Fall Driving Tips

Fall Driving Tips

Fall is a beautiful season here in New England and watching the weather transition from fall to winter can be fascinating. It’s also the time of year when drivers need to be extra cautious on the roads and prepare for the colder months ahead. We recommend reviewing the driving safety tips below… these can apply to both personal and commercial vehicles.

Be Aware of Weather Conditions

In many areas, autumn is a damp, wet season. There are many rainy or foggy days and nights. As the temperatures drop, frost often coats the ground at night.

  • When driving in fog, set your headlights to low beam. This setting aims the beam of light down toward the roadway.
  • As temperatures drop, frost often forms on the roadway, causing hazardous driving conditions. Drive slowly and break gently at overpasses and bridges as these areas frost over more quickly than other roadway surfaces.
  • Fall foliage is certainly beautiful, but as leaves begin to fall, they litter the roads, making streets slick while obscuring traffic lines and other pavement markings.
  • Be aware of areas where black ice forms on the roadway.

Adjust for Fewer Hours of Daylight

In the fall there are fewer hours of daylight, however, it is still common to see children outside playing, people walking their dogs, jogging or taking late afternoon or evening walks. In the fading light of dusk, it is more difficult to see these children and pedestrians.

  • Watch out for children at their bus stops in the morning and as they return home in the afternoon, especially at crosswalks.
  • Halloween is a fun fall holiday. Take special care where children are out trick or treating. They may be wearing masks or costumes that limit their visibility.
  • Always drive defensively.
  • Stay alert for animals, like deer and moose that commonly cross the roadways around dusk.

Don’t forget Vehicle Maintenance

It is important to keep up with your vehicle maintenance, especially during the colder months, which can wreak havoc on your car especially if it’s parked outside.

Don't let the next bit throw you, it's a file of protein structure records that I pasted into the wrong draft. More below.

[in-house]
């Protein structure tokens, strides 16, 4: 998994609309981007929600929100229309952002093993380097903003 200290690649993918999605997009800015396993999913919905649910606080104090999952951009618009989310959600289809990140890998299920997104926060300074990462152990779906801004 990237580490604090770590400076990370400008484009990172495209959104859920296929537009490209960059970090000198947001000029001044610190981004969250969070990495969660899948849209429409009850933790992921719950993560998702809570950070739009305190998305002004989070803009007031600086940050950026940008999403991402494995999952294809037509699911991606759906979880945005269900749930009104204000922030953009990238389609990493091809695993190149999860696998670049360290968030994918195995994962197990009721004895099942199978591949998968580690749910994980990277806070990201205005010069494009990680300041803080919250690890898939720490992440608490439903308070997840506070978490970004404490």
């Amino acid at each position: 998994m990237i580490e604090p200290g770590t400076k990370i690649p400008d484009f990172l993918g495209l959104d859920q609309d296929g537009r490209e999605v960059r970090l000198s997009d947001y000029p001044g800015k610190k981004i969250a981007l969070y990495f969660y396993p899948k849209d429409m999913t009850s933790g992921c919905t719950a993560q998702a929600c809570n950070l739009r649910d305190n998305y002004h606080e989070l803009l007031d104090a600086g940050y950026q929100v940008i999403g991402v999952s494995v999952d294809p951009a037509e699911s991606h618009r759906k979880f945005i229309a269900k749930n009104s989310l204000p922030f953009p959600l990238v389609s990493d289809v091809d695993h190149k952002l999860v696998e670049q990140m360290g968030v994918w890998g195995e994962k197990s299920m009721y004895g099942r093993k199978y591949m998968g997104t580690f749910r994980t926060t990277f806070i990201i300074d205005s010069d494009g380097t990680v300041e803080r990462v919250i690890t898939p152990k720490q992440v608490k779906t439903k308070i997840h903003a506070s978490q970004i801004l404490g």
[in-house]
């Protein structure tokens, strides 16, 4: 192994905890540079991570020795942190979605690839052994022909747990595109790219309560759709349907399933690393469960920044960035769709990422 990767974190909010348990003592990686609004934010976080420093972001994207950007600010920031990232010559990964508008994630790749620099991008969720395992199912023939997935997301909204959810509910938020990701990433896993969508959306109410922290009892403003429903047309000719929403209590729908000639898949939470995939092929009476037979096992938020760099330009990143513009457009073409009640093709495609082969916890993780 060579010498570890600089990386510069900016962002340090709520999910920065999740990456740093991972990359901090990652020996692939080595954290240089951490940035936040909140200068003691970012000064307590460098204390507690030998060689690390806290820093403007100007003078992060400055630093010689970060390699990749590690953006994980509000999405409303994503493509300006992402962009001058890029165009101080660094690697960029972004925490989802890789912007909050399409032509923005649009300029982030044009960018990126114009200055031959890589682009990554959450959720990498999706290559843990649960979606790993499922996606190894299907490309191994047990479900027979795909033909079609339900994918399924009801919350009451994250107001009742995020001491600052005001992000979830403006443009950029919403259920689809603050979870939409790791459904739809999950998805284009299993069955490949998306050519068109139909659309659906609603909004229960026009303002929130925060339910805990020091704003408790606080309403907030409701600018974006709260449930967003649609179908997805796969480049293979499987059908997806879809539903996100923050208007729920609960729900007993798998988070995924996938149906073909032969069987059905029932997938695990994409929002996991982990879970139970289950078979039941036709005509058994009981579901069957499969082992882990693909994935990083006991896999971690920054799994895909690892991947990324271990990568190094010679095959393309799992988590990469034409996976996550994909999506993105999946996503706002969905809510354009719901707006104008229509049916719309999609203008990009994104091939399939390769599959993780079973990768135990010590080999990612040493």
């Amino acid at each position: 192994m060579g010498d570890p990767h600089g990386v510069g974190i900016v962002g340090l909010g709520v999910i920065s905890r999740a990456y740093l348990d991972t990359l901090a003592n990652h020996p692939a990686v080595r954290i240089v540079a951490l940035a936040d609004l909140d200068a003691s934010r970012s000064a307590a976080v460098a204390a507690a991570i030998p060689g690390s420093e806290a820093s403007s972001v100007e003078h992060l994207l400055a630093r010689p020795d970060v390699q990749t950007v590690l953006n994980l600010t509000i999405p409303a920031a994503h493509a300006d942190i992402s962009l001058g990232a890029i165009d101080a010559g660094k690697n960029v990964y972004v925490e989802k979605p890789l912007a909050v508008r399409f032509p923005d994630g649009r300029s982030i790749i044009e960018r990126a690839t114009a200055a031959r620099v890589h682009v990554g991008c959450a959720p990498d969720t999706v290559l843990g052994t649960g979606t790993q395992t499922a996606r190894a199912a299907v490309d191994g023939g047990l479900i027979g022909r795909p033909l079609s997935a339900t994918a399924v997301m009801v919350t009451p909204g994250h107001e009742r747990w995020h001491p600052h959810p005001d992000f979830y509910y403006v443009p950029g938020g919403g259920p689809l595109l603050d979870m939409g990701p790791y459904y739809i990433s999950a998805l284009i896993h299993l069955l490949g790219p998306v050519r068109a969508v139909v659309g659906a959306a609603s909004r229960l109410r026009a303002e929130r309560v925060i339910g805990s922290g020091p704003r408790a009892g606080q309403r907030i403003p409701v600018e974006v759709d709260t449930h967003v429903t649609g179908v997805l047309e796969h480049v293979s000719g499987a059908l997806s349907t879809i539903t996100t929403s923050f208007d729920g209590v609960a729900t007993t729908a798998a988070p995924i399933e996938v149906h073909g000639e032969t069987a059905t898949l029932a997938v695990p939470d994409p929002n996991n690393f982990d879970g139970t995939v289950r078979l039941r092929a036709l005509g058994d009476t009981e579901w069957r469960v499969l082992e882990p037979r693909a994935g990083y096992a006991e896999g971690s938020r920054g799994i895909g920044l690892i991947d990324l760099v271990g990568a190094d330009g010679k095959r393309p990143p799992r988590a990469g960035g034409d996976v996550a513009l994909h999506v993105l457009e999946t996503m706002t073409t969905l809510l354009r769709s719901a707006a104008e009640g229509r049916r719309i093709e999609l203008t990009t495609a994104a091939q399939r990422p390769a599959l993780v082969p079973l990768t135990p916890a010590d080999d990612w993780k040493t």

• Make sure your headlights cleaned and in proper working order, double-check they are aligned.
  • Replace your windshield wiper blades if they show any signs of wear.
  • Replace your battery if needed
  • If you have a front-wheel-drive vehicle, make an appointment to have your winter tires put on.
  • For commercial drivers: remember to always perform a pre-use safety check on your vehicle.
  • Keep an emergency car/truck safety kit, which should include the following:
      • Fully charged cell phone w/ car charger adapter
      • Emergency contact information (work, family, friends, doctors, AAA)
      • Ice scraper and snow brush
      • Jumper cables
      • Road maps
      • Blanket (wool or fleece)
      • Warning light or road flares
      • Non-Battery flashlight (crank, shake, LED versions)
      • First aid kit
      • High-energy food (non-perishable items such as chocolate bars, canned nuts, dried fruit)
      • Bottled water
      • Properly inflated spare tire
      • Wheel wrench and jack
      • Extra clothing, gloves, and footwear
      • Tire chains – if needed
      • Reflective vest